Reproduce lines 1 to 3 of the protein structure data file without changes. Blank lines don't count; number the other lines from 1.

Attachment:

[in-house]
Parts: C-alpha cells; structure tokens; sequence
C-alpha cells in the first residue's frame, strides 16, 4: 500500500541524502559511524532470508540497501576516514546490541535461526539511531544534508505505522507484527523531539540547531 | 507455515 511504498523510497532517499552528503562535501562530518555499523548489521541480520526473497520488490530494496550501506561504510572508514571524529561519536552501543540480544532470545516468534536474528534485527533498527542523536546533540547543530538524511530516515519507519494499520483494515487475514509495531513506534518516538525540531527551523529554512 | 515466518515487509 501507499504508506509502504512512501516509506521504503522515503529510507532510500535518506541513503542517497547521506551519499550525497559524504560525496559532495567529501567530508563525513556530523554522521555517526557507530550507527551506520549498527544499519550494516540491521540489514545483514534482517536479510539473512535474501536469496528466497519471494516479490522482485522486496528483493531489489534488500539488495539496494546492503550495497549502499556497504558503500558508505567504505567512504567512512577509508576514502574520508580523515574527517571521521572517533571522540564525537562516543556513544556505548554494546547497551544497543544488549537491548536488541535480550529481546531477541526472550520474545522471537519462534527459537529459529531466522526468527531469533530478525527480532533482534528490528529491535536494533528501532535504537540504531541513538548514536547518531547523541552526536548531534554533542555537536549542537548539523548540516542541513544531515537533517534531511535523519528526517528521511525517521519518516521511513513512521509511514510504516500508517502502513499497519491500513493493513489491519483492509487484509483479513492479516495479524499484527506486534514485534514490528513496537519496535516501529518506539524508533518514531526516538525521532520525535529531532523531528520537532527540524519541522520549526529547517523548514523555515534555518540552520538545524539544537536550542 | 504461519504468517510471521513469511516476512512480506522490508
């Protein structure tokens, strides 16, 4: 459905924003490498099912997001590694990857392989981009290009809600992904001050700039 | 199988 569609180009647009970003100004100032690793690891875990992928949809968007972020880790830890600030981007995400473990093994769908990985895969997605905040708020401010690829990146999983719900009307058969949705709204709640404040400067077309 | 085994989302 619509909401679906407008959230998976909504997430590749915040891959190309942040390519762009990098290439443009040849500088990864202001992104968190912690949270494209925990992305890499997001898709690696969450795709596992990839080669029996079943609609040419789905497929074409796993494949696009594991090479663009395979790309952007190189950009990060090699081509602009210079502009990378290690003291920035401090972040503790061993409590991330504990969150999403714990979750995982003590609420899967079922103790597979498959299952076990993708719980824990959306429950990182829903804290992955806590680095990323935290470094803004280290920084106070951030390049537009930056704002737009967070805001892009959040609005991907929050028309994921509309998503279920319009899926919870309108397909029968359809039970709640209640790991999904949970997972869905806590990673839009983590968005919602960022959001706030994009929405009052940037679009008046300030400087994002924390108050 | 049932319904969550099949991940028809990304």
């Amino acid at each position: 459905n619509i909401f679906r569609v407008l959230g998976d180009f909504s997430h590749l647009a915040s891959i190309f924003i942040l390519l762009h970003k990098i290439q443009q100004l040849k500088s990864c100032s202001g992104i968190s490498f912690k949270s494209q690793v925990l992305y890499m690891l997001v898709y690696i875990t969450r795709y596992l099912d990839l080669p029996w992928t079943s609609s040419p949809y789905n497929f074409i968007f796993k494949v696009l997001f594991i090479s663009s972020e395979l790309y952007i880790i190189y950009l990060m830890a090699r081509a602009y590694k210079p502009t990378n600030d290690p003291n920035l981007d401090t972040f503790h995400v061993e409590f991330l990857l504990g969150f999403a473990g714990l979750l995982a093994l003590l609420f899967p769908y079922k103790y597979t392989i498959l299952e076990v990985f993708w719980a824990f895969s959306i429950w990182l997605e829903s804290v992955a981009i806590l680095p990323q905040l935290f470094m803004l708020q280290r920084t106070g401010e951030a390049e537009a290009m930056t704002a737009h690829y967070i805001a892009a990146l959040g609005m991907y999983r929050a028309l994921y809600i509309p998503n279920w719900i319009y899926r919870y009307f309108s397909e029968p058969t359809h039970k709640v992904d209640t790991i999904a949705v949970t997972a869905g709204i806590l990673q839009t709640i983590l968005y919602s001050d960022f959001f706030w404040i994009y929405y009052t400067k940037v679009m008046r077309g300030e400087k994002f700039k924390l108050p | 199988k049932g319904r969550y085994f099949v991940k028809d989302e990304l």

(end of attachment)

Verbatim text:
[in-house]
Parts: C-alpha cells; structure tokens; sequence
C-alpha cells in the first residue's frame, strides 16, 4: 500500500541524502559511524532470508540497501576516514546490541535461526539511531544534508505505522507484527523531539540547531 | 507455515 511504498523510497532517499552528503562535501562530518555499523548489521541480520526473497520488490530494496550501506561504510572508514571524529561519536552501543540480544532470545516468534536474528534485527533498527542523536546533540547543530538524511530516515519507519494499520483494515487475514509495531513506534518516538525540531527551523529554512 | 515466518515487509 501507499504508506509502504512512501516509506521504503522515503529510507532510500535518506541513503542517497547521506551519499550525497559524504560525496559532495567529501567530508563525513556530523554522521555517526557507530550507527551506520549498527544499519550494516540491521540489514545483514534482517536479510539473512535474501536469496528466497519471494516479490522482485522486496528483493531489489534488500539488495539496494546492503550495497549502499556497504558503500558508505567504505567512504567512512577509508576514502574520508580523515574527517571521521572517533571522540564525537562516543556513544556505548554494546547497551544497543544488549537491548536488541535480550529481546531477541526472550520474545522471537519462534527459537529459529531466522526468527531469533530478525527480532533482534528490528529491535536494533528501532535504537540504531541513538548514536547518531547523541552526536548531534554533542555537536549542537548539523548540516542541513544531515537533517534531511535523519528526517528521511525517521519518516521511513513512521509511514510504516500508517502502513499497519491500513493493513489491519483492509487484509483479513492479516495479524499484527506486534514485534514490528513496537519496535516501529518506539524508533518514531526516538525521532520525535529531532523531528520537532527540524519541522520549526529547517523548514523555515534555518540552520538545524539544537536550542 | 504461519504468517510471521513469511516476512512480506522490508